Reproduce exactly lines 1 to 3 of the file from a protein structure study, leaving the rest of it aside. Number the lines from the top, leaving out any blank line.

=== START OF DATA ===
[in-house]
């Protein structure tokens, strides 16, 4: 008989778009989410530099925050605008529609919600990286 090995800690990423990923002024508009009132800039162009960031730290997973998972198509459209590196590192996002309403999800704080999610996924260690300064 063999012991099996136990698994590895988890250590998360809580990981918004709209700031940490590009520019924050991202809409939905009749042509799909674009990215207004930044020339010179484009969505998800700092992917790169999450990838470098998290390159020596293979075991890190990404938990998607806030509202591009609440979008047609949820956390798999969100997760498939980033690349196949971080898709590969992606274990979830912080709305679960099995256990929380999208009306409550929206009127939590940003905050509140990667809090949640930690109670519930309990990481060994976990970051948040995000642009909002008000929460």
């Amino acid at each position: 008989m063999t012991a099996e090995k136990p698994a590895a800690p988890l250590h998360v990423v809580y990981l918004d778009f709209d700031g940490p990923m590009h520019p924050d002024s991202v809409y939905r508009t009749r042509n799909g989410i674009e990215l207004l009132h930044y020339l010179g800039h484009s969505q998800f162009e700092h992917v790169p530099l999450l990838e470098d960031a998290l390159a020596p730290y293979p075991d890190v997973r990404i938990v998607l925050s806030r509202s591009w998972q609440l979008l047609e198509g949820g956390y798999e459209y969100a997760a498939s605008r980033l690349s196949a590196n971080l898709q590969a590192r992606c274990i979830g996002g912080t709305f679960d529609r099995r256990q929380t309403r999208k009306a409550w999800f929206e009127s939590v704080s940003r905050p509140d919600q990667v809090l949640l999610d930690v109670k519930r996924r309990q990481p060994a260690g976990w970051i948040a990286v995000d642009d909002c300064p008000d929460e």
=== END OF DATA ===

[in-house]
């Protein structure tokens, strides 16, 4: 008989778009989410530099925050605008529609919600990286 090995800690990423990923002024508009009132800039162009960031730290997973998972198509459209590196590192996002309403999800704080999610996924260690300064 063999012991099996136990698994590895988890250590998360809580990981918004709209700031940490590009520019924050991202809409939905009749042509799909674009990215207004930044020339010179484009969505998800700092992917790169999450990838470098998290390159020596293979075991890190990404938990998607806030509202591009609440979008047609949820956390798999969100997760498939980033690349196949971080898709590969992606274990979830912080709305679960099995256990929380999208009306409550929206009127939590940003905050509140990667809090949640930690109670519930309990990481060994976990970051948040995000642009909002008000929460």
């Amino acid at each position: 008989m063999t012991a099996e090995k136990p698994a590895a800690p988890l250590h998360v990423v809580y990981l918004d778009f709209d700031g940490p990923m590009h520019p924050d002024s991202v809409y939905r508009t009749r042509n799909g989410i674009e990215l207004l009132h930044y020339l010179g800039h484009s969505q998800f162009e700092h992917v790169p530099l999450l990838e470098d960031a998290l390159a020596p730290y293979p075991d890190v997973r990404i938990v998607l925050s806030r509202s591009w998972q609440l979008l047609e198509g949820g956390y798999e459209y969100a997760a498939s605008r980033l690349s196949a590196n971080l898709q590969a590192r992606c274990i979830g996002g912080t709305f679960d529609r099995r256990q929380t309403r999208k009306a409550w999800f929206e009127s939590v704080s940003r905050p509140d919600q990667v809090l949640l999610d930690v109670k519930r996924r309990q990481p060994a260690g976990w970051i948040a990286v995000d642009d909002c300064p008000d929460e």